As little as $10 million, as much as $30 million.
That's the amount of tax revenue that will be lost to the state in the wake of Micron's announcement it will delay opening its Lehi computer chip manufacturing plant three to five years. And lost state revenue could result in a smaller tax cut, legislative leaders said Tuesday.Micron Technology Inc. announced Monday it would delay completion of its new $2.5 billion Lehi memory chip manufacturing plant until the market improves. Work on the plant's shell will end in six to eight weeks.
Micron already has spent $400 million on the plant and will pour another $100 million to $200 million into the facility before work wraps up. As many as 40 employees Micron has already hired for the Lehi plant will be offered positions in Boise, company officials said.
Micron officials are meeting with state, county and school district representatives to work out adjustments to impact monies the company pledged.
With a Wednesday night deadline to pass a 1996-97 state budget, the gloomy economic news sent state economists scrambling to determine the extent of the damage and how the state can balance its budget with up to $30 million less money.
One solution being seriously considered is to reduce the anticipated tax cut, which before the Micron announcement had been pegged at $100 million. "That would be an obvious place to look," said Senate President Lane Beattie, "but there are other ways, too."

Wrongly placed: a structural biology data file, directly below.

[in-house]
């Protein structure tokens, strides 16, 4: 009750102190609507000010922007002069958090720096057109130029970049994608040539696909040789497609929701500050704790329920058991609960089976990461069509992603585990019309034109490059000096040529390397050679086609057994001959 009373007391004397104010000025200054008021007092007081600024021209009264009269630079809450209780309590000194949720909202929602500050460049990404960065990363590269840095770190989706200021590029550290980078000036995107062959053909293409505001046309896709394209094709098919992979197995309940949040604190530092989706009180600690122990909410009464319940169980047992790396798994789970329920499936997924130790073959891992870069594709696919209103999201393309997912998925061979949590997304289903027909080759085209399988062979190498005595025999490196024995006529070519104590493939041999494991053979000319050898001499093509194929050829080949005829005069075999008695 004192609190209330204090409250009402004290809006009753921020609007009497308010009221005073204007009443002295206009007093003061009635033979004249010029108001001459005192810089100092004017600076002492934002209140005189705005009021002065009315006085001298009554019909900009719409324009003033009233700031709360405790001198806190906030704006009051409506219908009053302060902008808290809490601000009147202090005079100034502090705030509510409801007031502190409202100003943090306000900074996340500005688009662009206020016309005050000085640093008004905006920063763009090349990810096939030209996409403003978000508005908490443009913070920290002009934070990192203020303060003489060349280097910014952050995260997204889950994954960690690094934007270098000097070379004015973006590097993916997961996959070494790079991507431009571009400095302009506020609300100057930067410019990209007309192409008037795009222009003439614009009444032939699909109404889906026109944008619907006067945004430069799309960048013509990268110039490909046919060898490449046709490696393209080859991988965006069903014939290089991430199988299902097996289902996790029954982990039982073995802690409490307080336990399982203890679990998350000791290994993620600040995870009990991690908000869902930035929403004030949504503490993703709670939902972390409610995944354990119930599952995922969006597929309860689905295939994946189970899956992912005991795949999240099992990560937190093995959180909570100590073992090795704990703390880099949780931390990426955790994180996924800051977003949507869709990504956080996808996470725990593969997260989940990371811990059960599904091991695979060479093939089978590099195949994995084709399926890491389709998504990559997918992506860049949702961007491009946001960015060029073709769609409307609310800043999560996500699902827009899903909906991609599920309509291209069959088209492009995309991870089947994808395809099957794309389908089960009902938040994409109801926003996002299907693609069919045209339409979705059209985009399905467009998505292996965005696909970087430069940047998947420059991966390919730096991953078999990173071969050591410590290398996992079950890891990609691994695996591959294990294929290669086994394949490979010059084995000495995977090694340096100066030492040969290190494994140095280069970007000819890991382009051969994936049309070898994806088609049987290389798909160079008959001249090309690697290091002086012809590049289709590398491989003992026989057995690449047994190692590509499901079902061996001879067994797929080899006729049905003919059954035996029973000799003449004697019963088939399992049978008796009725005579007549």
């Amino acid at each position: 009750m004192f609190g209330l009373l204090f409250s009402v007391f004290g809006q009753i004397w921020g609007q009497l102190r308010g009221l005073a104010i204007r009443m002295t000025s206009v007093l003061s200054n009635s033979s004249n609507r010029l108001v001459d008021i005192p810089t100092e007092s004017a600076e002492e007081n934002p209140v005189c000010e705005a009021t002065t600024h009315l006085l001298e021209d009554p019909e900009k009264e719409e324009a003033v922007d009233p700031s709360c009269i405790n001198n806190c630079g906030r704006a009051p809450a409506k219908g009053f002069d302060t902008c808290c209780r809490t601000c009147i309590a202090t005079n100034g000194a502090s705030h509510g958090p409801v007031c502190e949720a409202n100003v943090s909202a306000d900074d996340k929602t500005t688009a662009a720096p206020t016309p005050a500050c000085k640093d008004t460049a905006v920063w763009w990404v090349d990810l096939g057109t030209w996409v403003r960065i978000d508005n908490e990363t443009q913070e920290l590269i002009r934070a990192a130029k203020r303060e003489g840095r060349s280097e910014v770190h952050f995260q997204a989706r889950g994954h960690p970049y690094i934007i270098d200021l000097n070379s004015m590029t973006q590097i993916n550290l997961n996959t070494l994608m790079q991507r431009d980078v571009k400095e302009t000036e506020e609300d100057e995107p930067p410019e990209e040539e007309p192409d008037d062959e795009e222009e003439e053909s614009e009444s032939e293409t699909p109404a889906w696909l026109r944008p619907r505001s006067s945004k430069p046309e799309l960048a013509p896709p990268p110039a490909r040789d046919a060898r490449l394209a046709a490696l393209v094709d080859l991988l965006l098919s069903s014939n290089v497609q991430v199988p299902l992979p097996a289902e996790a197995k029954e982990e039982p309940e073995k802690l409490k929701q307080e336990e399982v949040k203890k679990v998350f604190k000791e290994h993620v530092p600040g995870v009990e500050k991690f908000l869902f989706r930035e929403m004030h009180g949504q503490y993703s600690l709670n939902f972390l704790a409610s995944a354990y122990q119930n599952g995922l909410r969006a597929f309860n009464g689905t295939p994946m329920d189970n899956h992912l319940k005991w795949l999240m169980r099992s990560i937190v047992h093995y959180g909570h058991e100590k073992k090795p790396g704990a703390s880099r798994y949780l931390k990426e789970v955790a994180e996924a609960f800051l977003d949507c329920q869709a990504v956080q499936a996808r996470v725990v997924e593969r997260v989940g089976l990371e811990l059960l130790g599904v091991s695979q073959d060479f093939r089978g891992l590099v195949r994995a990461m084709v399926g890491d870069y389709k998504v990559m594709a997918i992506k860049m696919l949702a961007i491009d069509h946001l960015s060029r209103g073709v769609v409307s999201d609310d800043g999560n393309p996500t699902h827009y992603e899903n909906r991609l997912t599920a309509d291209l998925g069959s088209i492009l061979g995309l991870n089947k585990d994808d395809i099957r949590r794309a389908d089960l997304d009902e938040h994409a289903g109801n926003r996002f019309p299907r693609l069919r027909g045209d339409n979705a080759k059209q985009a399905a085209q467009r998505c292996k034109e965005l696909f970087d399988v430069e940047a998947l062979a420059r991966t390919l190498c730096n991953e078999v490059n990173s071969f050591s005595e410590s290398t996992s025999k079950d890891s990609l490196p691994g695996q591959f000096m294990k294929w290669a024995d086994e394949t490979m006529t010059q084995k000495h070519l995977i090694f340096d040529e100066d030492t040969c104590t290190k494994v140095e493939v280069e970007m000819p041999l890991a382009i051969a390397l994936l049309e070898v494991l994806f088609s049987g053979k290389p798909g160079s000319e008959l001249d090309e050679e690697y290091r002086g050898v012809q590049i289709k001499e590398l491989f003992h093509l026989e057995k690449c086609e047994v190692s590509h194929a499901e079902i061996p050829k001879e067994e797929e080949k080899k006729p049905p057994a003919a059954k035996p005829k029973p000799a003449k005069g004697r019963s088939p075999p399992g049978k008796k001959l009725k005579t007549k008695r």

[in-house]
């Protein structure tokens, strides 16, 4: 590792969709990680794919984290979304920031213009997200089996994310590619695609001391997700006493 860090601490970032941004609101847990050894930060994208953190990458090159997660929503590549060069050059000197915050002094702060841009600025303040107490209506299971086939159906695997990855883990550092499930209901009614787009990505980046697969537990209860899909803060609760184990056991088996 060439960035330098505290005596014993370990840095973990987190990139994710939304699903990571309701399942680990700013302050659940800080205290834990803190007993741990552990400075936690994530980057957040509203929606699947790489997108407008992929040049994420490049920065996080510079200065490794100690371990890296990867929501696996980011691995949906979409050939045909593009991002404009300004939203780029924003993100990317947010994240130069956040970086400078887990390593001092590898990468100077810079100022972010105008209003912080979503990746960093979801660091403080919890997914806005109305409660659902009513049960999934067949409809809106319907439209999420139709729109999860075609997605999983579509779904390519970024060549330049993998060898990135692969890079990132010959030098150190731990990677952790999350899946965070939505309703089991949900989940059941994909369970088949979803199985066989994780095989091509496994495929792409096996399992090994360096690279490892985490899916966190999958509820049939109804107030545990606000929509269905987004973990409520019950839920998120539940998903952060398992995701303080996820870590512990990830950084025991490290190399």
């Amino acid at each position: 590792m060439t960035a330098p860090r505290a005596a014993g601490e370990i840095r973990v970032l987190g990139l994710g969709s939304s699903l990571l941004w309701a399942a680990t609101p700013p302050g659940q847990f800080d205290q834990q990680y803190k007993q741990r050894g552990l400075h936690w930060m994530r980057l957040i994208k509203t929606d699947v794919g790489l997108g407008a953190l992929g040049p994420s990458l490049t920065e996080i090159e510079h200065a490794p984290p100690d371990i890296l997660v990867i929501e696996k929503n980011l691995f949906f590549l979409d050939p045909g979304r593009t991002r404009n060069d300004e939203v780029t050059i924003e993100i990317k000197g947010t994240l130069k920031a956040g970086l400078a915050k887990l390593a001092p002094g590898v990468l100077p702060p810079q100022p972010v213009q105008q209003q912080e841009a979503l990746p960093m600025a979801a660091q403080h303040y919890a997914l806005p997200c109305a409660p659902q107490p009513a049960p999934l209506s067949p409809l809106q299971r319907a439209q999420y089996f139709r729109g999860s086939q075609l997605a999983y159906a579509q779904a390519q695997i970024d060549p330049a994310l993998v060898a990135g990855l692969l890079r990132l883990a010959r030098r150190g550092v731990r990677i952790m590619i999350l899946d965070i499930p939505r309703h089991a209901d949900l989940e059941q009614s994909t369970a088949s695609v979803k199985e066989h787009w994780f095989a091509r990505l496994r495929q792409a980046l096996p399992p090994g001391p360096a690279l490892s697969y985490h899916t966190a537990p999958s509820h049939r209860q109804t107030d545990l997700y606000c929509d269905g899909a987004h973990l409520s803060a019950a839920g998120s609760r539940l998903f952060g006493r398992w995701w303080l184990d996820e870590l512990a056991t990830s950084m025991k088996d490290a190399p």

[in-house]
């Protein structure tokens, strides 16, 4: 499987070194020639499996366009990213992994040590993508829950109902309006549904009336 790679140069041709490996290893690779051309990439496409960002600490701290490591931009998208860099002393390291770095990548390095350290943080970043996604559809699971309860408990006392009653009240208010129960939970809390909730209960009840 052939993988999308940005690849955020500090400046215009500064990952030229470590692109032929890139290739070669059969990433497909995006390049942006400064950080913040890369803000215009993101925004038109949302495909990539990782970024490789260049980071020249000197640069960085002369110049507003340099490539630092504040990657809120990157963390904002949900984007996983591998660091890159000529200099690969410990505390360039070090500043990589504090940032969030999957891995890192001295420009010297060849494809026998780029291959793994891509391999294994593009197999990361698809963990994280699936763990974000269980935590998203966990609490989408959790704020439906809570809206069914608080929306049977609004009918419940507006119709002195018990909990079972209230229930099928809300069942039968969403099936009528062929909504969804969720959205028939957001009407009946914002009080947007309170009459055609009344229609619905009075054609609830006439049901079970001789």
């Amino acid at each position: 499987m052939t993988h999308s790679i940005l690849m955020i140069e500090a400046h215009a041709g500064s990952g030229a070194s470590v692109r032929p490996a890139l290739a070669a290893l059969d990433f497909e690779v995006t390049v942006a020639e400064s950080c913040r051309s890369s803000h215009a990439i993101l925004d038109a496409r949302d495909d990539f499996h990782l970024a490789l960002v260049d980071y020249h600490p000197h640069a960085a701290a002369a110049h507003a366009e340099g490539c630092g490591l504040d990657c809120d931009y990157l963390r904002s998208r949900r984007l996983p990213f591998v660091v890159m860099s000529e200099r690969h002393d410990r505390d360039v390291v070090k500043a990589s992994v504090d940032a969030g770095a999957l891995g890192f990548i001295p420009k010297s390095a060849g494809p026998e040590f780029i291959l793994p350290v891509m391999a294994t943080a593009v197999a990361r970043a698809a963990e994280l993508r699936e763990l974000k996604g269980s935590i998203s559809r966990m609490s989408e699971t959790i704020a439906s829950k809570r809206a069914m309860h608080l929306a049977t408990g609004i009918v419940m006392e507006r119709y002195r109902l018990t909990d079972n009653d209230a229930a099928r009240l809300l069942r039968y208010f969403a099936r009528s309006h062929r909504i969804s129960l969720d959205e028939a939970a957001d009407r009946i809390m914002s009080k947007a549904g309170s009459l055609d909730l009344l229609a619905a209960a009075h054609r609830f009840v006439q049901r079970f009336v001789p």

Other options include replacing the $30 million (or $20 million if economists decide to split the difference in their various estimates) with money that had been budgeted for capital projects and then increasing the size of the capital bond by that amount.
Another option is to ignore the shortfall; $20 million in a $5.4 billion budget is not much.
One option that is not being considered is to cut the state budget."I don't believe we will go back into the budget, whatever it (revenue shortfall) is," Beattie said.
Whatever that shortfall may be, lawmakers and Gov. Mike Leavitt were trying to put the best face on the gloomy economic news.
"I have a hard time seeing anything negative about a company with $500 million in the ground with plans to spend $2 billion more," Leavitt said late Monday night. "It is disappointing and disruptive, but it is not the kind of thing that will alter the course of the (Utah) economy."
Maybe not, but lawmakers - flush with cash all session long, but also facing a midnight Wednesday deadline to pass a budget - were clearly nervous about what it all means to state tax collections.
"We're in it deep, and it doesn't matter what anybody says publicly. A lot of what we based future (economic growth) predictions on was Micron and the spinoffs from Micron," said one Senate leader.
Economists from the State Tax Commission, the State Office of Planning and Budget and the Legislative Fiscal Analysts Office worked throughout the night and into Tuesday morning re-examining the budget and how the announcement will reduce anticipated revenues.